3. China in 2697 BCE: Oldest Written History in Asia

The Great Wall of China
The Great Wall still stands in China today.

©iStock.com/SeanPavonePhoto

The earliest foundation of Chinese culture was laid by the Yellow Emperor named Huang-ti who may have ruled from 2697 to 2597 BCE. The government established during this time would be emulated for centuries. He is the emperor that encouraged the development of silk, law, medicine, music, and agriculture.

From there, his descendants were the Five Emperors. The great flood of the Yellow River happened and power was transferred to Yu after he dedicated himself to stopping the deluge.

Yu the Great took over after the last of the mythical Five Emperors gave him the throne sometime after 2070 BCE. This history is contested since the first official records of this dynasty are from about 1300 BCE.

After Yu the Great, the Xia Dynasty was established through succession. The oldest dynastic civilization on earth is possibly the Xia Dynasty though this is debated.

Today, China has more citizens than any other country at 1.4 billion individuals. Its official name is the People’s Republic of China and it’s been in power since the mid-twentieth century. The Chinese monarchy collapsed in 1912 and the most recent civil war ended with the current communist government coming into power.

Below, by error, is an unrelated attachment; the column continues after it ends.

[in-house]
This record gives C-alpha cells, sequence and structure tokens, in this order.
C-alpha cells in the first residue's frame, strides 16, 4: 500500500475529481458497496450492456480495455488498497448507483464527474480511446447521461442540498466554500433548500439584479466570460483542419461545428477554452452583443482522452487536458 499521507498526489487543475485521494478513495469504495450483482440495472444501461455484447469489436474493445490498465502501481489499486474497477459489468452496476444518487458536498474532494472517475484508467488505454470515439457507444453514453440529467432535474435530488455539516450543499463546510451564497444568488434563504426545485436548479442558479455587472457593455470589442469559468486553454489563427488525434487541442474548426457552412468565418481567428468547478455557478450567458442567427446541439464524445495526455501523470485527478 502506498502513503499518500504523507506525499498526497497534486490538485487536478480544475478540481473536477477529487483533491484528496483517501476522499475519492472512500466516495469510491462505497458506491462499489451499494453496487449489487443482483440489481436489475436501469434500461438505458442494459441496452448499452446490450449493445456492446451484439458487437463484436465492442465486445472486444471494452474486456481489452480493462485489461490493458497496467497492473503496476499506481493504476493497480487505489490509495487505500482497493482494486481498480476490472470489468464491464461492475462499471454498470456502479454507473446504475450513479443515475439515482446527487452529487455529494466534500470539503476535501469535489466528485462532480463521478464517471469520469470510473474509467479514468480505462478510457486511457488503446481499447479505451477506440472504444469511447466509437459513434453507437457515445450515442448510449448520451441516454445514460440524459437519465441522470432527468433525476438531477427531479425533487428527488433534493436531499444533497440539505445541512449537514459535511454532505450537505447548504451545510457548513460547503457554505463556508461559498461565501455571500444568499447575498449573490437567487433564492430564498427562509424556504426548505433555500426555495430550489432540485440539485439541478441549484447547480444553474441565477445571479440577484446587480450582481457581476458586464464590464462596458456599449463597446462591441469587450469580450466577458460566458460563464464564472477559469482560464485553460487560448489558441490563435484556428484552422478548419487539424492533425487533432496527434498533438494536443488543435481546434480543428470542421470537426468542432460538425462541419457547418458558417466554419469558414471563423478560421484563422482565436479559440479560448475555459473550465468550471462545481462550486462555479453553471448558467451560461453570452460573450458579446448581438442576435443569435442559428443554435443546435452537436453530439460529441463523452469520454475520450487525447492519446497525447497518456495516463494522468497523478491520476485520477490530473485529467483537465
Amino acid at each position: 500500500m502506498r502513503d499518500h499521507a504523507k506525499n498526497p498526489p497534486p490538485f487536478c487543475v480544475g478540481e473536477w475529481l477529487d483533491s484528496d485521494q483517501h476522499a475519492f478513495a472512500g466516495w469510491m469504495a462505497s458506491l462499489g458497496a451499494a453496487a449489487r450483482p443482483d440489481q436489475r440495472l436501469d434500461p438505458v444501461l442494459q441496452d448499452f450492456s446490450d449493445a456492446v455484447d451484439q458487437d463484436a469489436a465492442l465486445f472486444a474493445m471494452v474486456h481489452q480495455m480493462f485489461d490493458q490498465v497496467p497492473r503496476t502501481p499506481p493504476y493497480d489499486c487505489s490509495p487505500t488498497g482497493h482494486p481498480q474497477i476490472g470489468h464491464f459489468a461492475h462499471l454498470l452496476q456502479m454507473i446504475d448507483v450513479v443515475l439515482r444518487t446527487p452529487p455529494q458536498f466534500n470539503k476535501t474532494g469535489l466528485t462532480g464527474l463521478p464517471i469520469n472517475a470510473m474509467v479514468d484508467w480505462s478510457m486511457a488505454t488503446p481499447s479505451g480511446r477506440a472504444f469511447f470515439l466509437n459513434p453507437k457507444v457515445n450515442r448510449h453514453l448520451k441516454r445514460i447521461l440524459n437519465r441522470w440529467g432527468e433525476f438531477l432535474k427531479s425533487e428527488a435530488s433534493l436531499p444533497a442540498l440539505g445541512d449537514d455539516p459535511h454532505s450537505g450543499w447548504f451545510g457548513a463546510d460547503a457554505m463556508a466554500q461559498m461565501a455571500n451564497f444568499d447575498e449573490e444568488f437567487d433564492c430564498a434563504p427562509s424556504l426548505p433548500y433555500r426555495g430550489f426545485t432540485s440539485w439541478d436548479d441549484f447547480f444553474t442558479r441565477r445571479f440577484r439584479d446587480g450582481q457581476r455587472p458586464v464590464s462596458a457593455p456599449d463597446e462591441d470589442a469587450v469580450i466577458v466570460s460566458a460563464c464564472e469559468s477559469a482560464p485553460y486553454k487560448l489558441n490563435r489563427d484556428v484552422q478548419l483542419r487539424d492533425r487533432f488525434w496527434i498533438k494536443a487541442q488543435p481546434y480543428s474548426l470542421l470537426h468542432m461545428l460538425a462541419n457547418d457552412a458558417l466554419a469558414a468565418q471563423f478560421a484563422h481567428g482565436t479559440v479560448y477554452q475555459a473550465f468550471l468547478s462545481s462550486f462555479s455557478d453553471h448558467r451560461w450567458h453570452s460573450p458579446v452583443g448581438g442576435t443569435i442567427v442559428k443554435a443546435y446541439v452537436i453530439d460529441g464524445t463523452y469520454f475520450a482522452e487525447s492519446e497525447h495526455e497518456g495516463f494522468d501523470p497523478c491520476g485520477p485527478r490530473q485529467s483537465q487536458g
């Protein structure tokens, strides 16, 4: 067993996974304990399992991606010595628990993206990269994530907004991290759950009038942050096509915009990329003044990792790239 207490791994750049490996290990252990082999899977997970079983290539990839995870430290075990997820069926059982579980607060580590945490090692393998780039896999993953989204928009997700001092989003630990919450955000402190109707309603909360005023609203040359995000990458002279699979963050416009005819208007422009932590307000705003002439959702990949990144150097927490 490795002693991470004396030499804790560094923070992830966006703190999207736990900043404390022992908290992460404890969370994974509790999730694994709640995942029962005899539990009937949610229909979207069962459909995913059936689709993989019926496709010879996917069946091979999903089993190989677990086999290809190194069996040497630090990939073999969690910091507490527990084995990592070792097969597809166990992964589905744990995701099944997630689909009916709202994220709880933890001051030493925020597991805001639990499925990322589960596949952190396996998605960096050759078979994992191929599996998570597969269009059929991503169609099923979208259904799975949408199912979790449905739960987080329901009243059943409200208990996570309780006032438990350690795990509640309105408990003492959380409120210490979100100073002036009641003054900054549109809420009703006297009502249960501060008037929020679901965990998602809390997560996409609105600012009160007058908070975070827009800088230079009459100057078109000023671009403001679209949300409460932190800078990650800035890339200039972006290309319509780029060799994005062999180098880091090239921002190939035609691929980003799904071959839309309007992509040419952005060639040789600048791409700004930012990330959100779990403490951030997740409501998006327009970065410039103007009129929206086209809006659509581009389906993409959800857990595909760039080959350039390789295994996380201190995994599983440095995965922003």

2. Vietnam in 2879 BCE: Oldest in South Asia

Ancient Vietnam
The first organized dynasty in Vietnam began in 2879 BCE.

©iStock.com/NgKhanhVuKhoa

There have been prehistoric hominid cultures in the Vietnam region for 20,000 years. Before that, human ancestors existed in the area for 500,000 years.

The first organized dynasty was established in 2879 BCE called the Hồng Bàng dynasty. This ruling body may be a myth as no physical evidence has been uncovered verifying its existence. There is evidence suggesting that the culture in Vietnam around 2100 BCE knew how to keep a lunar calendar with stone tools.

One well-documented civilization that forms the foundation of today’s Vietnamese identity is the Dong Son Culture around 1000 BCE. This community partook in agriculture, advanced bronzeworking, politics, and defined social structures. It was built around the need for an organizing body related to trade between tribes in the region.

By 500 BCE, rice irrigation with dikes and canals existed. This revolutionized how Vietnam approached farming and trade. It also allowed for much denser population centers.

Today, Vietnam is a one-party socialist republic with its latest constitution going into effect on November 28, 2013. This is an authoritarian government that restricts citizens through rules against freedom of assembly, the press, and religion. It is currently led by the Communist Party of Vietnam.

1. Iran in 7000 BCE: Oldest Continual Civilization